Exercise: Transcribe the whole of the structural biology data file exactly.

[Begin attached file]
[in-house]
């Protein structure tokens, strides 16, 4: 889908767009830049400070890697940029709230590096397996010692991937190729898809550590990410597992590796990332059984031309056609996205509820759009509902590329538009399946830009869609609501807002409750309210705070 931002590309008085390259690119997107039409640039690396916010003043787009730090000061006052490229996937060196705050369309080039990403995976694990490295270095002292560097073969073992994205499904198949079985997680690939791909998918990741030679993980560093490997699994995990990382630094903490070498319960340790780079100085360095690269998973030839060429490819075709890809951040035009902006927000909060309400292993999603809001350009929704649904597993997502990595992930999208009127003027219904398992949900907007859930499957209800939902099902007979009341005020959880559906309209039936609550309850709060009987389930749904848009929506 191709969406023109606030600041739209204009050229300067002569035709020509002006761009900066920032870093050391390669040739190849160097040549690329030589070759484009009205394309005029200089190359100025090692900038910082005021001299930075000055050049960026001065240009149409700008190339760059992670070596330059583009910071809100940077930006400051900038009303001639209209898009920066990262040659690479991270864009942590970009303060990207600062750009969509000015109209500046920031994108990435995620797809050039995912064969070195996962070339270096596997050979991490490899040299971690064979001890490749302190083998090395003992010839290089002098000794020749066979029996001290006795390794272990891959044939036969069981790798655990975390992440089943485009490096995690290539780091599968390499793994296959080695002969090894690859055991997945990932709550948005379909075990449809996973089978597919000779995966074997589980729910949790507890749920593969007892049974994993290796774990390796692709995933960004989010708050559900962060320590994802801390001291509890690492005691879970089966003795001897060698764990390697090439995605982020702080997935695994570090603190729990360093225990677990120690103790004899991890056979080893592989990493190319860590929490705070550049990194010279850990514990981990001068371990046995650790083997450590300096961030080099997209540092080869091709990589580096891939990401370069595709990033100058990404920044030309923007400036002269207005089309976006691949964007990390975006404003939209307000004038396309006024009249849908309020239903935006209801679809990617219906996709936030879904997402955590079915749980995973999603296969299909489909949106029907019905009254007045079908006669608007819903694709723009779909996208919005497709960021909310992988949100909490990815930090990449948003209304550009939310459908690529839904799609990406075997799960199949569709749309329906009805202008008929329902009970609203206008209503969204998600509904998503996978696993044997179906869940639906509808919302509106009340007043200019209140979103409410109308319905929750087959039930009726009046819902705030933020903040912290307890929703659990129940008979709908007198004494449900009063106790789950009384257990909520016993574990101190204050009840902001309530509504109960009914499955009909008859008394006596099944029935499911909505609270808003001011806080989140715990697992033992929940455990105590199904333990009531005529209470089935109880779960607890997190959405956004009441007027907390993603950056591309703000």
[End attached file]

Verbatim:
[in-house]
């Protein structure tokens, strides 16, 4: 889908767009830049400070890697940029709230590096397996010692991937190729898809550590990410597992590796990332059984031309056609996205509820759009509902590329538009399946830009869609609501807002409750309210705070 931002590309008085390259690119997107039409640039690396916010003043787009730090000061006052490229996937060196705050369309080039990403995976694990490295270095002292560097073969073992994205499904198949079985997680690939791909998918990741030679993980560093490997699994995990990382630094903490070498319960340790780079100085360095690269998973030839060429490819075709890809951040035009902006927000909060309400292993999603809001350009929704649904597993997502990595992930999208009127003027219904398992949900907007859930499957209800939902099902007979009341005020959880559906309209039936609550309850709060009987389930749904848009929506 191709969406023109606030600041739209204009050229300067002569035709020509002006761009900066920032870093050391390669040739190849160097040549690329030589070759484009009205394309005029200089190359100025090692900038910082005021001299930075000055050049960026001065240009149409700008190339760059992670070596330059583009910071809100940077930006400051900038009303001639209209898009920066990262040659690479991270864009942590970009303060990207600062750009969509000015109209500046920031994108990435995620797809050039995912064969070195996962070339270096596997050979991490490899040299971690064979001890490749302190083998090395003992010839290089002098000794020749066979029996001290006795390794272990891959044939036969069981790798655990975390992440089943485009490096995690290539780091599968390499793994296959080695002969090894690859055991997945990932709550948005379909075990449809996973089978597919000779995966074997589980729910949790507890749920593969007892049974994993290796774990390796692709995933960004989010708050559900962060320590994802801390001291509890690492005691879970089966003795001897060698764990390697090439995605982020702080997935695994570090603190729990360093225990677990120690103790004899991890056979080893592989990493190319860590929490705070550049990194010279850990514990981990001068371990046995650790083997450590300096961030080099997209540092080869091709990589580096891939990401370069595709990033100058990404920044030309923007400036002269207005089309976006691949964007990390975006404003939209307000004038396309006024009249849908309020239903935006209801679809990617219906996709936030879904997402955590079915749980995973999603296969299909489909949106029907019905009254007045079908006669608007819903694709723009779909996208919005497709960021909310992988949100909490990815930090990449948003209304550009939310459908690529839904799609990406075997799960199949569709749309329906009805202008008929329902009970609203206008209503969204998600509904998503996978696993044997179906869940639906509808919302509106009340007043200019209140979103409410109308319905929750087959039930009726009046819902705030933020903040912290307890929703659990129940008979709908007198004494449900009063106790789950009384257990909520016993574990101190204050009840902001309530509504109960009914499955009909008859008394006596099944029935499911909505609270808003001011806080989140715990697992033992929940455990105590199904333990009531005529209470089935109880779960607890997190959405956004009441007027907390993603950056591309703000």